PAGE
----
In addition, the volume of loads dictates the margin needed to support a brokerage. Large brokerages can operate on less of a margin than smaller or startup brokerages.  

Is it really fair to cap a broker’s gains without minimizing their losses?

As the market rises and falls, brokers have often had to lose money to cover their loads, and that demand can change daily. 

How Brokers Bid Rates

Brokerages bid their rates to customers taking into account that, sometimes, they will make no margin, sometimes some margin, other times a lot of margin. And sometimes, they will lose some, while other times, they’ll lose a lot. 

They try to bid the rates so that overall, at the end of the year, they make enough margin to stay in operation. This is similar to how I approach bidding rates to a customer directly. I bid enough to cover our direct costs, something to cover our indirect/unexpected costs, and some profit. 

There will be times during the year that our company and our drivers can make more than those rates on the open market, but there will be times that we would make much less on the open market. If I bail from my customer when rates are high, I won’t have that customer when rates are low.  

Right now, brokers are able to make more margin, and everyone is angry at them and wants to limit how much money they can make.

Again, you can’t limit brokers’ upside when you don’t limit their downside.

And if you did limit their downside, truckers would also have to be forced to take loads. If margins are minimized, truckers would have to take the load, especially when the broker is giving up everything they have in it, minus operating expenses.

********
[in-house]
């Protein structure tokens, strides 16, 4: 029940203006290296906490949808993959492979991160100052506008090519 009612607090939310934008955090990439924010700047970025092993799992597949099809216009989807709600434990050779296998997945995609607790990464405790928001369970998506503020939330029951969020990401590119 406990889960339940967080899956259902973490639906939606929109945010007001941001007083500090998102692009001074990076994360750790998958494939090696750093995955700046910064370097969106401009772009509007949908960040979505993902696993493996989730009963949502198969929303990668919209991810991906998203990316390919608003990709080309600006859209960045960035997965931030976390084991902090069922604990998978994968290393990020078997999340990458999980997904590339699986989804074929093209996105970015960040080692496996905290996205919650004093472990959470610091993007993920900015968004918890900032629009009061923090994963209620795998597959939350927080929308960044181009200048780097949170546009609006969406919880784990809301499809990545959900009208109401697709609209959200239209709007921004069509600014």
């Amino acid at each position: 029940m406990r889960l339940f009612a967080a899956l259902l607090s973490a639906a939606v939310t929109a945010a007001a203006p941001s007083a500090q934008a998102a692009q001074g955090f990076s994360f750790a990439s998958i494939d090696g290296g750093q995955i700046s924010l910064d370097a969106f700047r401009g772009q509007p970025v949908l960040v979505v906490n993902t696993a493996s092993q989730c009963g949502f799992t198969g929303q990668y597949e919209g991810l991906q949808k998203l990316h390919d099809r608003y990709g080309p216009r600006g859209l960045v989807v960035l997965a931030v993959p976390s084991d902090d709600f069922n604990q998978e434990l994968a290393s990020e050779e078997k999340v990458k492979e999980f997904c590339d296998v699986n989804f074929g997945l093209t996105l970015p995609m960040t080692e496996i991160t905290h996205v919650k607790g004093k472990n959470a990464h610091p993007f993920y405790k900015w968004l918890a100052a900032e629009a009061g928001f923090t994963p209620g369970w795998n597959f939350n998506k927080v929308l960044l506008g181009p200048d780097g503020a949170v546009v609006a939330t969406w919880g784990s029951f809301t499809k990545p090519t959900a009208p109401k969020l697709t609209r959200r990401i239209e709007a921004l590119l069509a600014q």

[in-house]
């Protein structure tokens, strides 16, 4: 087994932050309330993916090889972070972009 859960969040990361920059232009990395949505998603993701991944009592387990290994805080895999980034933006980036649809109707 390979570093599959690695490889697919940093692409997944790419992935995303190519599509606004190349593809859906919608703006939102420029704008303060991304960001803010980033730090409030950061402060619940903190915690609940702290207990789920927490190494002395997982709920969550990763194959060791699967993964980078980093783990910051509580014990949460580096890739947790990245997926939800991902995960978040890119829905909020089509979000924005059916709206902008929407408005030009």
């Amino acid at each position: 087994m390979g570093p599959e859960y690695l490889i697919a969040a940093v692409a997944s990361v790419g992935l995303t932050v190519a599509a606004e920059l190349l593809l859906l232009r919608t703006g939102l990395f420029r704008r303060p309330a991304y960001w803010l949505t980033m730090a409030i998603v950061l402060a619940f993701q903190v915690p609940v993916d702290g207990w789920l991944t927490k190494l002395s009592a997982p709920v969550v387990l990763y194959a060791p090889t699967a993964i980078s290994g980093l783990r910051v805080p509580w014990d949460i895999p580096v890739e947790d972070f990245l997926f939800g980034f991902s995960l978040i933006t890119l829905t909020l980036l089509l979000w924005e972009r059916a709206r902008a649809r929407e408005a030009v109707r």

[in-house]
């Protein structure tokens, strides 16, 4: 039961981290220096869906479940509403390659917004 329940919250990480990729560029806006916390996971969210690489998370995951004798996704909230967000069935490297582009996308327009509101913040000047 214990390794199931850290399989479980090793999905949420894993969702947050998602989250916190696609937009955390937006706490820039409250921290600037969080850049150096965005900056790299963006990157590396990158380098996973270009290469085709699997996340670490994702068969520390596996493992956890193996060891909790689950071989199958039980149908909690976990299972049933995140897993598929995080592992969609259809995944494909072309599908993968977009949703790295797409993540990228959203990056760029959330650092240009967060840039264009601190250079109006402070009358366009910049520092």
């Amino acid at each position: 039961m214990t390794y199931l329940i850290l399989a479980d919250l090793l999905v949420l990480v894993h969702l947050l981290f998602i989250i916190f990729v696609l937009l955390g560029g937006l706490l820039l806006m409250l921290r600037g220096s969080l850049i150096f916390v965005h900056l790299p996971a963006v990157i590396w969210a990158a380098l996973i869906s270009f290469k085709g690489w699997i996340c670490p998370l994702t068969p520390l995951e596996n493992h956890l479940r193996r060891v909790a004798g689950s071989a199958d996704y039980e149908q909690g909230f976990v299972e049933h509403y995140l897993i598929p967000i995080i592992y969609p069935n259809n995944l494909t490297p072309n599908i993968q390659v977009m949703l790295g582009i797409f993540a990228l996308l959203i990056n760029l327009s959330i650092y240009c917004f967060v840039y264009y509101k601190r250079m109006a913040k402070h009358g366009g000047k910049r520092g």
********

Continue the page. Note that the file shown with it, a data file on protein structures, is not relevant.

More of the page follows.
Truckers can’t be forced to take loads they don’t want. It’s your truck; it’s your decision. You would never stand for being forced to take a load. And brokers shouldn’t stand for having to limit their margins on sunny days.  

A free market is a free market. When the market is up, it’s up. When it’s down, it’s down. But we are fortunate enough to live in capitalism. That’s what makes America different.

Scale Always Wins

The way to combat not being happy with broker rates is simple: get direct customer rate contracts. 

Owner operators complain about not being able to do that, so stop being a one-man show, and sign up with a company! Scale always wins. 

You won’t get all the highs when the market is right, but you also won’t get the lows. 

The Silver Lining

In the 80s and 90s, everyone used brokers for everything. In the last several years, the industry shifted to most shippers wanting to use asset companies.

That gives power back to the asset companies like us and the drivers who haul freight for us.

Want Legislation? Turn to Tort Reform

If truckers really want to advocate for legislation, take a look at tort reform. Nuclear judgments are what’s costing us all an arm and a leg on insurance.

Everywhere you turn, you see nuclear judgments, like families making $89 million in a trucking lawsuit or $140 million in an 18-wheeler accident resulting in neck injuries.

Look, the people involved in these trucking accidents have to be compensated. There’s no doubt about that. They’ve endured incredible pain, oftentimes, the loss of a loved one. And while no amount of money can make it better, it’s the only option there is.

But these multi-million dollar lawsuits are out of hand. If you want to fight for caps, fight for the caps of trucking lawsuits. 

That would drive down insurance costs and open up so many more opportunities for truck drivers.